My surgical philosophy is relatively simple and, I suspect, true of most, if not all, surgeons. When faced with a surgical problem, I apply that solution which fully addresses the problem, is easily undertaken, and provides the patient a safe, ideally complication-free experience and predictable, reproducible result. And preferably a result which, if initially unsuccessful, lends itself to minimal “tweaking.”
I came to the conclusion long ago that submammary (subglandular) breast implant placement via a periareolar or inframammary incision is preferable to subpectoral (submuscular) breast implant placement in more than 95% of my breast augmentation patients.
Originally, breast implants were placed virtually exclusively in the submammary position, which seemed—and, to me, still seems—logical and even self-evident given that the goal of breast augmentation is augmentation of the breast. As capsular contracture often responded to aggressive massage and compressive rupture of the contracted breast implant capsule, many plastic/cosmetic surgeons believed that positioning breast implants subpectorally could minimize, even prevent, or at least camouflage subsequent capsular contracture. The reasoning went that, if external massage is an effective counterforce to capsular contracture, then the frequent, periodic contraction-relaxation of the pectoral muscle secondary to physical activity translates to an internal “24-7-365” massage. Additionally, proponents of subpectoral breast implant placement argue that it allows implant introduction via an axillary incision, distancing the scar from the breast proper. They also contend that it camouflages the sometimes-visible implant upper pole as well as implant wrinkling, especially of saline-filled breast implants. I reject all of the above.
THE CASE FOR SUBMAMMARY BREAST IMPLANT PLACEMENT
First, the incidence of capsular contracture, both short and long term, bears no relationship to breast implant position, shape, or surface (smooth versus textured). The jury is still out with regard to the definitive cause(s) of capsular contracture, though the current generation of breast implants, saline-filled and silicone gel-filled, seem to be associated with a much lower incidence of capsular contracture than were their predecessors.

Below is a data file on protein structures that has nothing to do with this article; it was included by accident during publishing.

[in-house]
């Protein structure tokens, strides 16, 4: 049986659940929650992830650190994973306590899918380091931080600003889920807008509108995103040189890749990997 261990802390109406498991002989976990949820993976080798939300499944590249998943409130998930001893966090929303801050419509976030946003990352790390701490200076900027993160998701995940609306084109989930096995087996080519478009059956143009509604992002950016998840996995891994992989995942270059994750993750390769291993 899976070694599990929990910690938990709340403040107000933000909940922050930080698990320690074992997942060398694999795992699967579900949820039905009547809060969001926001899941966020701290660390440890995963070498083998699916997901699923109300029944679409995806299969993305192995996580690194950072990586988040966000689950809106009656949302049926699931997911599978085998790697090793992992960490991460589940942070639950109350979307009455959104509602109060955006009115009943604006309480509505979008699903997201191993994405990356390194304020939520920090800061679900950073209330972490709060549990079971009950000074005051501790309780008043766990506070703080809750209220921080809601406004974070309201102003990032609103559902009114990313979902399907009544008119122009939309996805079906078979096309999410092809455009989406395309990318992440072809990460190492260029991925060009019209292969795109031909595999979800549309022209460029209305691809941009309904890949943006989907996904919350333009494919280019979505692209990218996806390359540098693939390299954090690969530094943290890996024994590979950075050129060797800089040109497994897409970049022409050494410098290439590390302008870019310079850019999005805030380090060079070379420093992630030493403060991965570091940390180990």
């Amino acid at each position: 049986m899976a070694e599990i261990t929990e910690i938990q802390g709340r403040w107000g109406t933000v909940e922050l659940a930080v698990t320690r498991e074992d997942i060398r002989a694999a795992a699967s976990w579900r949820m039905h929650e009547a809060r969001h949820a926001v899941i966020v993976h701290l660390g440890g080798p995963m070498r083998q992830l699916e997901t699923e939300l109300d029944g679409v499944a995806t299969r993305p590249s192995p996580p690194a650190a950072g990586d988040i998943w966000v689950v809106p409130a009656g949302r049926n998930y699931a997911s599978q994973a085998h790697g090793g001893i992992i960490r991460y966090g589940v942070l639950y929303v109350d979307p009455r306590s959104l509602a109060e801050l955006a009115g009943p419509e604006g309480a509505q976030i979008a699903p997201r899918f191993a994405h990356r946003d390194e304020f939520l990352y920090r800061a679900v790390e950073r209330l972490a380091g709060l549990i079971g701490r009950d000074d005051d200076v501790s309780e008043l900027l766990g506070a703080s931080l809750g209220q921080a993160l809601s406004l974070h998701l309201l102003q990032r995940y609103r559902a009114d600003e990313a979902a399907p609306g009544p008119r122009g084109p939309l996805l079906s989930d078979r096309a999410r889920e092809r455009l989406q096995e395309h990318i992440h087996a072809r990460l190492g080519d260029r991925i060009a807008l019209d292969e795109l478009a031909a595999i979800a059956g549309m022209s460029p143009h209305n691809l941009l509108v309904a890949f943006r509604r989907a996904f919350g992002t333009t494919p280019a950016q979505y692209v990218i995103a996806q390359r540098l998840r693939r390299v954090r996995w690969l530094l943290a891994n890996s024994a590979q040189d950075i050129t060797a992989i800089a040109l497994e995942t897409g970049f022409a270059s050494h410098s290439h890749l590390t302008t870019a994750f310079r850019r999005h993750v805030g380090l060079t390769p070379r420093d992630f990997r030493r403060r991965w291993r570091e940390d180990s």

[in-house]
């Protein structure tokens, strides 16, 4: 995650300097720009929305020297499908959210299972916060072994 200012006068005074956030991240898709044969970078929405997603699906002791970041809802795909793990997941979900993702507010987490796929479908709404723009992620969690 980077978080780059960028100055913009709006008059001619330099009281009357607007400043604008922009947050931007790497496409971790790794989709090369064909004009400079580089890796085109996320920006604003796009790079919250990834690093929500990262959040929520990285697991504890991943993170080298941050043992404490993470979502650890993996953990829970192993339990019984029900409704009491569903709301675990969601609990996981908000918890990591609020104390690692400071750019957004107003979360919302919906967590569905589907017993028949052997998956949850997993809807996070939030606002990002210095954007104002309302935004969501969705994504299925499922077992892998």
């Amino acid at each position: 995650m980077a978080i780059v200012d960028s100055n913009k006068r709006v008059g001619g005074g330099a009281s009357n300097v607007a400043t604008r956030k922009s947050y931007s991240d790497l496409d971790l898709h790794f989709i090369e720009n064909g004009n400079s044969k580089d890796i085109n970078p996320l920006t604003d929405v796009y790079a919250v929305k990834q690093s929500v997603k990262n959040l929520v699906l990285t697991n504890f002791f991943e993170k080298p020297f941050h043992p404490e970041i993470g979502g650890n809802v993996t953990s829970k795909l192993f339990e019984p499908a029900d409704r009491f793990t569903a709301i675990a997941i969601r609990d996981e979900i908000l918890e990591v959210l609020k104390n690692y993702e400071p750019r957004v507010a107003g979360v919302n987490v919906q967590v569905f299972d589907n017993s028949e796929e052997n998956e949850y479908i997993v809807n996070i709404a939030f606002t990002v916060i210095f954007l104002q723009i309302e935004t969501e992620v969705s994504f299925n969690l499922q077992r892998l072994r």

Second, visibility of the upper pole and/or outline of a breast implant is more a function of its relationship to the pocket where it sits, not its position. A breast implant constrained by a too small pocket or contracted capsule, or a breast implant too large for the breast, will prove more obvious than one which is not. Every visible breast implant does not necessarily suggest a substandard surgical result. A certain percentage of breast augmentation patients, especially those in the “entertainment” industry, prefer that “over the top” look. Similarly, breast implant wrinkling is primarily related to breast implant content.
Saline-filled breast implants, even when overfilled, wrinkle more obviously than do silicone gel-filled breast implants, especially in breasts which are ptotic or become ptotic with time. In the latter case, the solution is usually replacement of saline-filled implants with silicone gel-filled implants and/or mastopexy, rather than repositioning of implants to a subpectoral position (see patient 1).
Third, submammary breast implants simply look better and more natural than do subpectoral breast implants. More often than not, a subpectoral breast implant is displaced laterally and during periods of intense exercise, because of repetitive pectoral muscle contraction-relaxation, is shifted laterally, then medially, then laterally again—a deformity euphemistically known as “dancing breast.”
At the very least, the pectoral muscle can distort the shape of an underlying breast implant, rendering the choice of a round versus shaped breast implant moot. Often, the only way to ensure adequate placement of an implant in a subpectoral position is to disrupt the medial (at least the lower medial) attachment of the pectoral muscle to underlying ribs and sternum. This is not only particularly challenging through an axillary incision, but can lead to blurring of “cleavage” definition and even symmastia (see patient 2).
Consequently, I vote in favor of submammary breast implant placement.
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Richard T. Vagley, MD, FACS, is a board-certified plastic surgeon and the medical director of the Pittsburgh Institute of Plastic Surgery (PIPS), and PIPSqueaks, a 501(c)(3) which provides pro bono surgery to disadvantaged children. He can be reached via firstname.lastname@example.org.